post. On the following page, he presents one of his "list" descriptions that I have commented on before. Eleven kinds of pedestrians, five kinds of human noise and five kinds of street smells are listed, giving an impression, I suggest, of a dynamic urban environment.
Christopher Holm, who has joined an Ythrian choth, "gone bird," as Arinninian, draws a different conclusion:
"'...I'm proud to belong to a choth and not proud that members of my race elect to live in a sty.'" (p. 501)
Ythrians mate only when in heat. Gestation has to be short because adult Ythrians fly. The young cling to either parent until their wings have developed. Adult sexes are equal or nearly so. Occasional females able to ovulate at will used to be killed and are now generally shunned. Chris is shocked to find his chothmate Eyath's betrothed Vodan with a permanently-in-heat female before he goes to war. He expects purity of his chothmates whereas Tabitha/Hrill comments:
"'...don't you suppose, if [Eyath] heard, she'd be glad he's gotten a bit of unimportant fun and forgetting?'" (p. 508)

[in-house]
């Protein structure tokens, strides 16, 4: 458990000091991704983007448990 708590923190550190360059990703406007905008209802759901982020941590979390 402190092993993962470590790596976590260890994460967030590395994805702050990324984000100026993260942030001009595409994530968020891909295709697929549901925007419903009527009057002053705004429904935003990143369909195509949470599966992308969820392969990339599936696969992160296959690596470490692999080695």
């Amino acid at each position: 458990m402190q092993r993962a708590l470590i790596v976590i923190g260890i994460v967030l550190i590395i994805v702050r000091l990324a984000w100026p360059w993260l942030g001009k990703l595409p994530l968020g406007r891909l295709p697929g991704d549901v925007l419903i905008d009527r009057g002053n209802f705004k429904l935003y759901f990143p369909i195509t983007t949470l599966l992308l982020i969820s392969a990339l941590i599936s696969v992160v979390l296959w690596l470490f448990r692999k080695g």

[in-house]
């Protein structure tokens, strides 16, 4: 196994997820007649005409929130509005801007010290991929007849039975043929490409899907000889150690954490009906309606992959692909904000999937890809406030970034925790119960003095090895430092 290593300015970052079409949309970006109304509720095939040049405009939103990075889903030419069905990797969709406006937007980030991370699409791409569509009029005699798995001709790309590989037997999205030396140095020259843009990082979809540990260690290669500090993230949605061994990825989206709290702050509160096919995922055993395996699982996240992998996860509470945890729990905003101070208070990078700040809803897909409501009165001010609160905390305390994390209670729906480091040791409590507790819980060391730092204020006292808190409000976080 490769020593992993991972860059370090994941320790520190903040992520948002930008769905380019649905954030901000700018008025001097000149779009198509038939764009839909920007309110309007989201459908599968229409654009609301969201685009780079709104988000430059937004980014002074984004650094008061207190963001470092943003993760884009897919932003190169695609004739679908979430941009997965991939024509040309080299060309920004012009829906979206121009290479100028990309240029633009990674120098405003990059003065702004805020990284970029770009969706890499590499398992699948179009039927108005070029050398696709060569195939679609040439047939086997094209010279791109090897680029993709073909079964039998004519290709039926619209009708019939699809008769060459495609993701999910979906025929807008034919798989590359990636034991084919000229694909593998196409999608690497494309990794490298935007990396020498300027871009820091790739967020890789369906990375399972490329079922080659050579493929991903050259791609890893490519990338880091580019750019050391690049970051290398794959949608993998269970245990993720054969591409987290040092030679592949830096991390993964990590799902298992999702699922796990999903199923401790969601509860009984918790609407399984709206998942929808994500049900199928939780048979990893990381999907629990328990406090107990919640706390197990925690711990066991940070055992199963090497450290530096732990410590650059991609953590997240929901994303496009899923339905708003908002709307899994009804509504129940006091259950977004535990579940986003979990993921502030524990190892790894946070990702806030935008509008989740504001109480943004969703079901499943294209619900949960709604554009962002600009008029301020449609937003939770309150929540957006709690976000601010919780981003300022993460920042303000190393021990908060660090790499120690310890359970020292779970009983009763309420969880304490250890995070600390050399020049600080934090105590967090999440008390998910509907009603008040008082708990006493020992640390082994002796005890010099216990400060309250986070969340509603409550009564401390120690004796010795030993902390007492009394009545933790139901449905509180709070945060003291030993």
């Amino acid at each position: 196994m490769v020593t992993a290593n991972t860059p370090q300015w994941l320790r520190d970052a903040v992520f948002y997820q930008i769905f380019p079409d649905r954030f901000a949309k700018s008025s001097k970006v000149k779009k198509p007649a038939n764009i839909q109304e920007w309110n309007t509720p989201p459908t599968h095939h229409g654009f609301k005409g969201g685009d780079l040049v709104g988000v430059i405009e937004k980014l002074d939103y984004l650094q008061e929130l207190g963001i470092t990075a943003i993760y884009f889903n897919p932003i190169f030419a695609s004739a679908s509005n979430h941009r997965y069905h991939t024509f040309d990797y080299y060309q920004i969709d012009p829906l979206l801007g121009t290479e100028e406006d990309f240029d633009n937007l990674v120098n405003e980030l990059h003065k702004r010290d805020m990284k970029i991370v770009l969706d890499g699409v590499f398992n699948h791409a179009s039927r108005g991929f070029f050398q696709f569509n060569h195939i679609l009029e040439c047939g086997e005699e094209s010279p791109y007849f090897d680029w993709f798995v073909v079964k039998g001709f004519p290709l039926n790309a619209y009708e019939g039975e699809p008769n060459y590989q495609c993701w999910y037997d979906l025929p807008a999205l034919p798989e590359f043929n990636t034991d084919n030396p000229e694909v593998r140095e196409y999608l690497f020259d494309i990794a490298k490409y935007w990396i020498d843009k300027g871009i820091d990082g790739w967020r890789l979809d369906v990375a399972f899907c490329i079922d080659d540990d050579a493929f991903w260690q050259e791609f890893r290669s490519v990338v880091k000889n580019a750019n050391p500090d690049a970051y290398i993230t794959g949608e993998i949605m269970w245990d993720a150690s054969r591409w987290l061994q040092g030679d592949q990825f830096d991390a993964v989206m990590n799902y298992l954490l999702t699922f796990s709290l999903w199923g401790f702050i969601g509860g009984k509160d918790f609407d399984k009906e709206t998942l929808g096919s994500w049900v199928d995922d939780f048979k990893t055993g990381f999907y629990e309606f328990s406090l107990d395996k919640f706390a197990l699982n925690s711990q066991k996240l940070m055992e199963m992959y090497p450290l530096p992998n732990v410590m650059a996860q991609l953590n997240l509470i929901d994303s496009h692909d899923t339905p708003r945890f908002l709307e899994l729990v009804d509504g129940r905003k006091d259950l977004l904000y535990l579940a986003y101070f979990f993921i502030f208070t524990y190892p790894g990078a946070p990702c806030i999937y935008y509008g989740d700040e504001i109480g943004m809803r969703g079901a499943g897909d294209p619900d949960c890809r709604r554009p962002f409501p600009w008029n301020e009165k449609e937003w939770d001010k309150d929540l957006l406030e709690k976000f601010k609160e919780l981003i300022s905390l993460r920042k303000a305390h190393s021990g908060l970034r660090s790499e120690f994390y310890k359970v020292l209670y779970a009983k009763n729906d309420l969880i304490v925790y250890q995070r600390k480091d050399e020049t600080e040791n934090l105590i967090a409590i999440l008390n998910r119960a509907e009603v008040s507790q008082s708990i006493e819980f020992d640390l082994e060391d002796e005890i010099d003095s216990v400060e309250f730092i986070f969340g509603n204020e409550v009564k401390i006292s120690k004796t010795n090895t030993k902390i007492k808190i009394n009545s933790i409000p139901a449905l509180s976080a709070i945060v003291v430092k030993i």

"Birds," human choth members, tend to be promiscuous but not with each other. Chris has some problem but, three times when speaking to Tabitha, he does not finish his sentence:
"'You wouldn't -' he stammered. 'I mean, somebody like you?'" (p. 501)
"'We birds -' He couldn't finish..." (p. 509)
When she challenges his use of the word "we," he replies:
"'Why, we...our generation, at least -'" (p. 509)
- and again does not finish. Tabitha understands what is going on well enough to tell him that his "...case..." is neither as typical nor as serious as he thinks. (p. 510) But I am still having trouble with what his "case" is. She refuses his proposition, which he says was only intended to make a point, to show why he is upset about Vodan, but he has no difficulty in finding another sexual partner for what is left of the night.
Later: He expects the same "purity" of human chothmates that he finds among Ythrians and thus denies that the former are human?